We took lunch and some respite from the midday sun on a nearby Emperor day boat. “How was that?” I asked, “Fantastic” came the reply. “What do you want to do this afternoon then?” thinking perhaps a nice reef dive would be in order. “I think we’ll look for the dugong again,” he said calmly. ”Ok and tomorrow?” thinking perhaps the housereef. “Dugong.” There were days where bottlenose dolphins or green turtles made for a brief distraction but Douglas was committed, almost addicted. It didn’t seem to matter how many minutes he would spend with Dyson, more was wanted. We would swim with it for hours if we could, search for it for longer if we had to. Dive guides Tarkan and Kathrin had some of the longest days and swims, but each and every day Dyson would be spotted and photographed and each and every day, barring one enforced trip to Elphinstone, the next day’s plan was “Dugong”.
Diving and snorkelling for long periods with dugongs has a magical quality and Douglas is not the first person I have seen to be enthralled by Dyson. As the days went on everybody associated with the adventure seemed energised. Despite long hours in the sun and sea, evenings became livelier and everyone became much closer. Stories and photos were shared, good food was eaten and many Sakkaras were downed. The article was starting to move in a different direction as it became clear that this animal was a treasure, and needed some help and protection to ensure its long term presence in Marsa Alam. With the help of Douglas’ contacts built up through decades in the industry and the local figures I could provide, he hoped to put an economic value on Dyson to see if that could help effect real change. It was great to watch someone who has dived all over the world and seen so many wonderful things be profoundly affected in such a positive way and I can’t do better than to quote the man himself from an email he sent on his return “…I have a permanent smile affixed which broadens as I think about the days under the bright Egyptian sun zipping over blue seas in search of turtles, dolphins and a dugong. I truly have never had a more enjoyable assignment.”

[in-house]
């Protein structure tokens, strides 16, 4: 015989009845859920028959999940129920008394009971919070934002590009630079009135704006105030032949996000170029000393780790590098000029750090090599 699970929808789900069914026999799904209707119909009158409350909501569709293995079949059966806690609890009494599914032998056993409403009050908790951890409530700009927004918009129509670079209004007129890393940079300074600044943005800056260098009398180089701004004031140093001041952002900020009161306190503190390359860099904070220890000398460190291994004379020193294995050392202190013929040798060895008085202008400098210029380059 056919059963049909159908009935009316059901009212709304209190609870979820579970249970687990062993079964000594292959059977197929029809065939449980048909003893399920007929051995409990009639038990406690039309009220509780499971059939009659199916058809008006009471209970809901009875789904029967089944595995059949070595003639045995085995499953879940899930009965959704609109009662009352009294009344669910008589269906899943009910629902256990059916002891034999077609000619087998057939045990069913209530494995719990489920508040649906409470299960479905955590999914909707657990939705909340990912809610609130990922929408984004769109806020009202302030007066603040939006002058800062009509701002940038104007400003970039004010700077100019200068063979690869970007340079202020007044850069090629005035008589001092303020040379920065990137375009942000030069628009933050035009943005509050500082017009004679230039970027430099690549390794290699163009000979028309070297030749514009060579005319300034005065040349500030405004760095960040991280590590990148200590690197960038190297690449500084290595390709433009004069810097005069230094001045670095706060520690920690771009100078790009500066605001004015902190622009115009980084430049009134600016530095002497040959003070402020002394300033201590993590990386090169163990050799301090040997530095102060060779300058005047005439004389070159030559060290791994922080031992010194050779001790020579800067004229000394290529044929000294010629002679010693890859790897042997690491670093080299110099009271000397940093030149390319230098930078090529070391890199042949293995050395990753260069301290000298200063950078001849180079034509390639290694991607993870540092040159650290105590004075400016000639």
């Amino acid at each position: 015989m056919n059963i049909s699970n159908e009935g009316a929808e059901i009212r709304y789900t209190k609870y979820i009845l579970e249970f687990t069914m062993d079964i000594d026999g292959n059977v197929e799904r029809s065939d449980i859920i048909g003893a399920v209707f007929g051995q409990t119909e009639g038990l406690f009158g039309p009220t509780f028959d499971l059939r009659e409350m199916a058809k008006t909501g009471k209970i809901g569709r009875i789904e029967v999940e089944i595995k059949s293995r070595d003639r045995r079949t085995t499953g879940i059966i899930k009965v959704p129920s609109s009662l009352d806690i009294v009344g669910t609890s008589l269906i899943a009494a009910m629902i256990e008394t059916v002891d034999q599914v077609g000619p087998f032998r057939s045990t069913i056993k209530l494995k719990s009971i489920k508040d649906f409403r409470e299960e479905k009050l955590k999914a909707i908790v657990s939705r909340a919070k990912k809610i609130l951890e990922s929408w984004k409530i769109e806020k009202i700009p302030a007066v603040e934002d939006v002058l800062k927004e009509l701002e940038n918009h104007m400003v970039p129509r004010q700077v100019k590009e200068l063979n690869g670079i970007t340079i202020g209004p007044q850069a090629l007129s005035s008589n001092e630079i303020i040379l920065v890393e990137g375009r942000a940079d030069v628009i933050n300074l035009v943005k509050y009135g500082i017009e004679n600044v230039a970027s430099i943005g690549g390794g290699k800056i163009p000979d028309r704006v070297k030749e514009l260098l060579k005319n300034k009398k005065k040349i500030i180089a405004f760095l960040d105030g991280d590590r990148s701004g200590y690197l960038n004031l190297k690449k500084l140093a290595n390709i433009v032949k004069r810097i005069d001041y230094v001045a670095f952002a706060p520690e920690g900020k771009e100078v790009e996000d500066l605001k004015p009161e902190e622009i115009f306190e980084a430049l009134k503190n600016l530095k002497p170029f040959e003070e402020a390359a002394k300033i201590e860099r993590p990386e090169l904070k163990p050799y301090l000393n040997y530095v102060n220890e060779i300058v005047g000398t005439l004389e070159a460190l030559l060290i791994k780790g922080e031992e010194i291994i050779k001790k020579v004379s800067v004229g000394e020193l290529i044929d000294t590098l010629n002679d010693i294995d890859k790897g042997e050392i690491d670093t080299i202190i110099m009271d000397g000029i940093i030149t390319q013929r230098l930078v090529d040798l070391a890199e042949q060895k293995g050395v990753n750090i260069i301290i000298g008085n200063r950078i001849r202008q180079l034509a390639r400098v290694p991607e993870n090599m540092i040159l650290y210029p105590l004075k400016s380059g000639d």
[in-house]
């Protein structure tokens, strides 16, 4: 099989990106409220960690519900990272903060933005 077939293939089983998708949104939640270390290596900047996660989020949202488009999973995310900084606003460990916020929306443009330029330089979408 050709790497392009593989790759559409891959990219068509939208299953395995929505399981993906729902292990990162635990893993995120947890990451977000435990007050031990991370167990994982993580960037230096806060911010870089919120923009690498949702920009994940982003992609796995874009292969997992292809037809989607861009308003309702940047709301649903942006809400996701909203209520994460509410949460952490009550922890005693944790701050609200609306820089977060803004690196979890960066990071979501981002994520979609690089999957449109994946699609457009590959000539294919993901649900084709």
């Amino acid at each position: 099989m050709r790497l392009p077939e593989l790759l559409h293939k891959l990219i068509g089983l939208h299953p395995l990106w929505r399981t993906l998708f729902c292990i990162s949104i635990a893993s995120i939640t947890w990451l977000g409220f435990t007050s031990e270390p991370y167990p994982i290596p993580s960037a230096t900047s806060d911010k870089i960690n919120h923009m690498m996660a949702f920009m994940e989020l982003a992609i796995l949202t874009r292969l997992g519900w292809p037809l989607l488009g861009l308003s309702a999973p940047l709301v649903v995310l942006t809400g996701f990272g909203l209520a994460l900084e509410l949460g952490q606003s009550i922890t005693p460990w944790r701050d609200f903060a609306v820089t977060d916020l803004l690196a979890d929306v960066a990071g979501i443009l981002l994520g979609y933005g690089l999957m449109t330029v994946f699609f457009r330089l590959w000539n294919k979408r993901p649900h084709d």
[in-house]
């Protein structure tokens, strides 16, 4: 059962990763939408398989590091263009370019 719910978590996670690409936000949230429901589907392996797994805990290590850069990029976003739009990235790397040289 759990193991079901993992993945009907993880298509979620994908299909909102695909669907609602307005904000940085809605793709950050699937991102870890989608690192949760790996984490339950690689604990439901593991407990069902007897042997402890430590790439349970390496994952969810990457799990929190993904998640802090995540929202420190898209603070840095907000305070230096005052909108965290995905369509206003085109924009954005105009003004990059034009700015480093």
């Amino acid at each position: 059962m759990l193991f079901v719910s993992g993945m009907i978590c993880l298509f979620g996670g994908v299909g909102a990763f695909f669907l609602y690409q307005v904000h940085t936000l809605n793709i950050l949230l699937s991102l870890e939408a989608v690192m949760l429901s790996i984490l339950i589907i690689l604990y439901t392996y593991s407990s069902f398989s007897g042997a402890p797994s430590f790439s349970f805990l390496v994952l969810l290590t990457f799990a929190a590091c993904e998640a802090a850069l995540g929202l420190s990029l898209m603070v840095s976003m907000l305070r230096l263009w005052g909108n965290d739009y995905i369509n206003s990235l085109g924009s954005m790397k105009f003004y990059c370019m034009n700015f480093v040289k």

I learned more than a thing or two. I have never worked with someone so committed or prepared. Why three cameras? Leaking strobes and poor battery charges would have made the perfect image unattainable at times if not. Why 10 days looking for Dyson when we found him each and every day? Look at the photos in the article and read through the dives, the experiences and the stories penned there, all perfect and the article would have been worse off without any one of them. The hard work paid off, no one was tired because of it; on the contrary we were all buzzing for days, if not weeks, afterwards.
Some fantastic dives, some great times and some lifelong friends made it all more than worthwhile. And when you see the finished article and you realise that you played a part, well that’s just the icing on the cake. It remains to be seen just how much longer it will take to establish and enforce a code of conduct, but one thing is certain – Dyson is here right now and we want to keep him around for as long as possible to keep us all smiling.